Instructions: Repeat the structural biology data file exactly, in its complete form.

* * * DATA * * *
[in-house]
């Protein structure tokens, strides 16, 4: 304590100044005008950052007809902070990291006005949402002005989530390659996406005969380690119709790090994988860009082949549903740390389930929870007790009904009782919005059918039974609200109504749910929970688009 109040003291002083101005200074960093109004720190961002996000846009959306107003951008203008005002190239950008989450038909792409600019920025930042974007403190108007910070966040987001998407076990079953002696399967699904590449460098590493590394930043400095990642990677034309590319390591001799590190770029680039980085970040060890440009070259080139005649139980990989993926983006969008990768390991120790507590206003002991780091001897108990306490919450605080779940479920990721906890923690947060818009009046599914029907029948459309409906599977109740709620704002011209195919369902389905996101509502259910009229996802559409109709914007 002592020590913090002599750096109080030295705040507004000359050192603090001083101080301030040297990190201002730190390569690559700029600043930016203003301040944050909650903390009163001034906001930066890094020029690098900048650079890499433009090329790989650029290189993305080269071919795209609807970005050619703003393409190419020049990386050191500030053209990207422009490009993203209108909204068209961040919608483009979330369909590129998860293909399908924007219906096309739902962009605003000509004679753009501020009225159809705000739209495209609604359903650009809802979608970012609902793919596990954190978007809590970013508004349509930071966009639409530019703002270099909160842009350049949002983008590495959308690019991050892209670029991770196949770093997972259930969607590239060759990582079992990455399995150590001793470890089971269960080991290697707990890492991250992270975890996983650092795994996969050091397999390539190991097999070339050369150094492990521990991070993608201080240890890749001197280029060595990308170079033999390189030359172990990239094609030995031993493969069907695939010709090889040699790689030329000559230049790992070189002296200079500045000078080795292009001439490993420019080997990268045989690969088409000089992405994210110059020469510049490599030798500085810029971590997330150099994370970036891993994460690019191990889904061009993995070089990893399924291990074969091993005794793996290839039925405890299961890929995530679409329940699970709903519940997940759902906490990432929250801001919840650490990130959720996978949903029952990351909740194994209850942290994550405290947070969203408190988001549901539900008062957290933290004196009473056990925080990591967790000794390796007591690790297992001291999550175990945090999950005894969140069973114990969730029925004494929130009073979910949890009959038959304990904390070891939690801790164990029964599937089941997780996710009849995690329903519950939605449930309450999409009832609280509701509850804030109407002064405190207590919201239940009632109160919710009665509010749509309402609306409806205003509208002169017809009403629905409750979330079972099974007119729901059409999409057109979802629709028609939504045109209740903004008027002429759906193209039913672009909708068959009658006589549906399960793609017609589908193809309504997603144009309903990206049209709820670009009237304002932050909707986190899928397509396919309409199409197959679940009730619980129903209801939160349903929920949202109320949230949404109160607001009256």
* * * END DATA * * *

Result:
[in-house]
């Protein structure tokens, strides 16, 4: 304590100044005008950052007809902070990291006005949402002005989530390659996406005969380690119709790090994988860009082949549903740390389930929870007790009904009782919005059918039974609200109504749910929970688009 109040003291002083101005200074960093109004720190961002996000846009959306107003951008203008005002190239950008989450038909792409600019920025930042974007403190108007910070966040987001998407076990079953002696399967699904590449460098590493590394930043400095990642990677034309590319390591001799590190770029680039980085970040060890440009070259080139005649139980990989993926983006969008990768390991120790507590206003002991780091001897108990306490919450605080779940479920990721906890923690947060818009009046599914029907029948459309409906599977109740709620704002011209195919369902389905996101509502259910009229996802559409109709914007 002592020590913090002599750096109080030295705040507004000359050192603090001083101080301030040297990190201002730190390569690559700029600043930016203003301040944050909650903390009163001034906001930066890094020029690098900048650079890499433009090329790989650029290189993305080269071919795209609807970005050619703003393409190419020049990386050191500030053209990207422009490009993203209108909204068209961040919608483009979330369909590129998860293909399908924007219906096309739902962009605003000509004679753009501020009225159809705000739209495209609604359903650009809802979608970012609902793919596990954190978007809590970013508004349509930071966009639409530019703002270099909160842009350049949002983008590495959308690019991050892209670029991770196949770093997972259930969607590239060759990582079992990455399995150590001793470890089971269960080991290697707990890492991250992270975890996983650092795994996969050091397999390539190991097999070339050369150094492990521990991070993608201080240890890749001197280029060595990308170079033999390189030359172990990239094609030995031993493969069907695939010709090889040699790689030329000559230049790992070189002296200079500045000078080795292009001439490993420019080997990268045989690969088409000089992405994210110059020469510049490599030798500085810029971590997330150099994370970036891993994460690019191990889904061009993995070089990893399924291990074969091993005794793996290839039925405890299961890929995530679409329940699970709903519940997940759902906490990432929250801001919840650490990130959720996978949903029952990351909740194994209850942290994550405290947070969203408190988001549901539900008062957290933290004196009473056990925080990591967790000794390796007591690790297992001291999550175990945090999950005894969140069973114990969730029925004494929130009073979910949890009959038959304990904390070891939690801790164990029964599937089941997780996710009849995690329903519950939605449930309450999409009832609280509701509850804030109407002064405190207590919201239940009632109160919710009665509010749509309402609306409806205003509208002169017809009403629905409750979330079972099974007119729901059409999409057109979802629709028609939504045109209740903004008027002429759906193209039913672009909708068959009658006589549906399960793609017609589908193809309504997603144009309903990206049209709820670009009237304002932050909707986190899928397509396919309409199409197959679940009730619980129903209801939160349903929920949202109320949230949404109160607001009256």